Samuel Paty in Paris, Simone Barreto Silva, Nadine Devillers, Vincent Loquès and one as yet unnamed victim in Nice, and four dead in Vienna, not to mention those seriously injured. The casualties of three devastating Islamist terror attacks within the last three weeks. Following Paty’s murder, the demonstrations of solidarity in France stood in stark contrast to Britain where, despite initial press coverage, there have been few statements of support, twitter hashtags or public condemnations of the brutal murder of a teacher for simply doing his job. Or of people attending church. Or of two elderly people taking an evening walk, a young man passing by, and a waitress who could not have known quite how final her last work shift before lockdown would be.
The what-aboutery from some in Britain has been astounding. ‘Macron is no friend of free speech!’ some cry. ‘What about the situation in the Middle East and the discriminatory rules against Muslim culture!’ cry others. “It’s complicated, we need to understand what lies behind it,’ say others, keen to signal their adherence to dogmatic progressive values, and thereby implying that anyone vocally condemning the attacks and attackers must somehow be ignorant. They do not realise how patronising such a position is: as if allMuslims in France are as estranged from core Enlightenment values as the what aboutists themselves. How little must they think of our Muslim brothers and sisters, to imply that they, or any other religious or ethnic minority, are capable of responding to civic controversy only with barbarism. The DDU rejects this patronizing characterisation and believes in the political equality of all citizens and our capacity to respond to civic disagreements by creating solidarity.
At the DDU we understand very well that the issue at stake is whether we believe in democracy, republican or otherwise. The democratic commitment to political, intellectual, religious and cultural pluralism is more than rhetorical; more than fine-sounding statements to be wheeled out when expedient. The moral values underpinning such a commitment – values of freedom, equality and tolerance don’t belong to any one country; and, sadly, their irrational rejection also extends beyond national borders.
Macron may indeed be a technocrat whose commitment to liberté, egalité and fraternité are less than consistent; it is no surprise to find hypocrisy in politics. And yes, understanding complexities of world politics, internal security and cultural policies of western states is essential and welcome. But at the end of the day, ‘understanding’ does not relieve anyone of the responsibility to condemn the brutal, performative murder of innocent citizens by those committed to a version of Islam that abhors our cherished values of free speech and democracy.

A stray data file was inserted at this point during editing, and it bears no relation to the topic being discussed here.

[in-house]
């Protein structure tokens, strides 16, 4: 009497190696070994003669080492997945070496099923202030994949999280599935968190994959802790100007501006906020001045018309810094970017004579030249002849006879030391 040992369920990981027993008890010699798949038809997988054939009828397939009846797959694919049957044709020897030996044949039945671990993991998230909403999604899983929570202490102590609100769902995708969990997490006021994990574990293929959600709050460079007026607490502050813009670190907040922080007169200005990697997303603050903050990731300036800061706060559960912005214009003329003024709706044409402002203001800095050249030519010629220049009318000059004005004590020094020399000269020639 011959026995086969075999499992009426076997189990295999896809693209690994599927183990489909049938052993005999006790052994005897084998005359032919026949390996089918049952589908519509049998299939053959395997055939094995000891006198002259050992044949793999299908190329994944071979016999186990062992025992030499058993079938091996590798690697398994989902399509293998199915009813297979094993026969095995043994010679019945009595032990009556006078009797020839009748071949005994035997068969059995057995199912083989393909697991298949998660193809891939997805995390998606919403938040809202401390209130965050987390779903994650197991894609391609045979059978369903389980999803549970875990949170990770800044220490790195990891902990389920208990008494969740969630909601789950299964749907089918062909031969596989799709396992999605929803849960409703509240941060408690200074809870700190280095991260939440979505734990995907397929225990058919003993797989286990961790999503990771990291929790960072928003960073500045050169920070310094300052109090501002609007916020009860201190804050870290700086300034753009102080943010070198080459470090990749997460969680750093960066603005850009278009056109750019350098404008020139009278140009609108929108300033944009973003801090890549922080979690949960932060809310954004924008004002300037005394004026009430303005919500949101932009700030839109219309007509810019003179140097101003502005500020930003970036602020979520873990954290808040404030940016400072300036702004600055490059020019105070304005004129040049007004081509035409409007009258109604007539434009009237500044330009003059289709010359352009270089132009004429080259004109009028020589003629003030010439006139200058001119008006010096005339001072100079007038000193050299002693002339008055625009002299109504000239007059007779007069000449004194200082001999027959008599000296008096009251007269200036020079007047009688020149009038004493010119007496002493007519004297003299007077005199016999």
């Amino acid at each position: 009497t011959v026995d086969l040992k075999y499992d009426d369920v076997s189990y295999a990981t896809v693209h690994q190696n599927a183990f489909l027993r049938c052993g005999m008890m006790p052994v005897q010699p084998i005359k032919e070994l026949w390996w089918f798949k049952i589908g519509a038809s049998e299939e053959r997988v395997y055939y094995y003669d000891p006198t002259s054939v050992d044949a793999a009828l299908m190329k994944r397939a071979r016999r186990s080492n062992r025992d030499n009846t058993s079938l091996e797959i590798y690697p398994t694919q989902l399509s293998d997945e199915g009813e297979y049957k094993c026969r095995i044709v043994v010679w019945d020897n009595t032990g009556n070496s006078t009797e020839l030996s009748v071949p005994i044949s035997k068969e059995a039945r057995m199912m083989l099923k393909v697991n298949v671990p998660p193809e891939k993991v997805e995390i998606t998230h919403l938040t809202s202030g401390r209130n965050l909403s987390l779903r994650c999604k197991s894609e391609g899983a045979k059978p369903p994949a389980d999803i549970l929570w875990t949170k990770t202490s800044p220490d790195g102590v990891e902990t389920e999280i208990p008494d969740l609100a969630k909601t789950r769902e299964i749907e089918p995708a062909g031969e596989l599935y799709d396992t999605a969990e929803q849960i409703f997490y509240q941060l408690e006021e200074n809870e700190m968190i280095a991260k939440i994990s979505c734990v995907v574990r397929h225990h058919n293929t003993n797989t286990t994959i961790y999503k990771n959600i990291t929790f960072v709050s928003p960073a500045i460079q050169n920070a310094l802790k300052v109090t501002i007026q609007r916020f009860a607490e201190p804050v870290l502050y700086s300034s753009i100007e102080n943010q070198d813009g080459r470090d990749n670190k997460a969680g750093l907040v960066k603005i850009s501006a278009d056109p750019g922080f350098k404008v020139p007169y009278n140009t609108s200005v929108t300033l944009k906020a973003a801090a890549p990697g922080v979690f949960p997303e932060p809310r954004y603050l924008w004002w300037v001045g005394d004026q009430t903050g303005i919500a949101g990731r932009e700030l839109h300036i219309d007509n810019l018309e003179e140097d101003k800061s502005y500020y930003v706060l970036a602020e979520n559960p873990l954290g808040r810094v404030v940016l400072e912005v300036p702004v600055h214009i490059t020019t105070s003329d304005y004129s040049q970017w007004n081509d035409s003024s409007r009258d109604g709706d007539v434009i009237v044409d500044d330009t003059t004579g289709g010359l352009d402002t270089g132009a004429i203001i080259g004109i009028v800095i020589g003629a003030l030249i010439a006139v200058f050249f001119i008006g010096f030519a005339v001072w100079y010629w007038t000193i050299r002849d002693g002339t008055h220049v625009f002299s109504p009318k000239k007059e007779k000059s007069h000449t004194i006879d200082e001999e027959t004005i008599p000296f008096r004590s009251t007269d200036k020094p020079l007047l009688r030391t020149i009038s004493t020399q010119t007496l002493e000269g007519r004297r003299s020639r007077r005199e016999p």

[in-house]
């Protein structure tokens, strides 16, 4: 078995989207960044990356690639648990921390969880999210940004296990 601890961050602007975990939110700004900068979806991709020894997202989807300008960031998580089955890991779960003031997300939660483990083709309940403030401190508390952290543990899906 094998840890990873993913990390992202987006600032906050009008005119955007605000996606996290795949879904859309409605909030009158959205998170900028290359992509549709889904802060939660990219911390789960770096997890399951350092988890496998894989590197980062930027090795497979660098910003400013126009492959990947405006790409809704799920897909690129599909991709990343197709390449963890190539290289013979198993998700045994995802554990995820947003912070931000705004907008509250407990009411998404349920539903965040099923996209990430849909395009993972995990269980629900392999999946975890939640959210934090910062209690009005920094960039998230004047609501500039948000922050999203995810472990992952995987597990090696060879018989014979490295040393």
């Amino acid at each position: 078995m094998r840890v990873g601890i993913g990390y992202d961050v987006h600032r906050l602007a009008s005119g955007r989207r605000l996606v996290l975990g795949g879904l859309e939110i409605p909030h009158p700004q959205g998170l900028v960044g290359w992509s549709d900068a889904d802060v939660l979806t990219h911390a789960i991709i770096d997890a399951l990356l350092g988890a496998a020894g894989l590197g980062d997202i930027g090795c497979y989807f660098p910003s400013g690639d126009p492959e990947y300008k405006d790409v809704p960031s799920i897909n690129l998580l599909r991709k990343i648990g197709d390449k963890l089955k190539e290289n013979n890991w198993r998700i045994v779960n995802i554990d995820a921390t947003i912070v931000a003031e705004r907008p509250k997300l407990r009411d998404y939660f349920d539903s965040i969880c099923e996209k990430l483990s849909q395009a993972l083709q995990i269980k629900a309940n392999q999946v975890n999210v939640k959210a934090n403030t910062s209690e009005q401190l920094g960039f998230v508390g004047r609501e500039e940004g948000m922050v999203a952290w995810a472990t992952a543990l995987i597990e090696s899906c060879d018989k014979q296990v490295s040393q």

It is true that the attack on these values, which are common to liberty-seeking people everywhere, is not coming only from Islamist extremism and its supporters. In Britain our own political, cultural and academic class has become estranged from the intellectual and moral traditions that have shaped secular, culturally liberal, democratic societies. In the name of tolerance, we have allowed our society to devalue the principles that make tolerance substantive and meaningful.
For example, in 2010, London based RE teacher Gary Smith was brutally attacked by four Muslim youths who, like the murderers of Samuel Paty, were offended that he had taught about Islam without himself being Muslim. Following the RE National Curriculum, as Monsieur Paty followed the French Civics Curriculum, made Mr. Smith guilty of cultural and religious appropriation in the eyes of his attackers. Acting on their feelings of offence, they meted out their grisly version of justice, un-tempered by even a minimal commitment to the humanistic ethical value of compassion or the rational ideal of social solidarity.
While Judge John Hand QC issued an explicit comment , “If you think that people around you in society present an insult or threat to God then you will not hesitate in attacking again in the way that you have acted.” Detective Inspector Des McHugh, perhaps under more conflicting pressures than a more socially insulated judge, could not bring himself to name the illiberal, anti-Enlightenment attitudes exemplified by the attack. His public comment to the press was only: “This was an extremely violent incident and unusual at this time of day.”
Perhaps fearful of causing offence to a ‘protected group’ under the aegis of the recently introduced Equality Act, the Detective Inspector’s comment speaks to an ethical paralysis in Britain’s public culture that creates fertile ground for resentments to fester. This situation is likely to exacerbate any existing divisions, which cannot be helpful for anyone wishing to overcome inequalities of any kind, including those based on ethnicities or religion.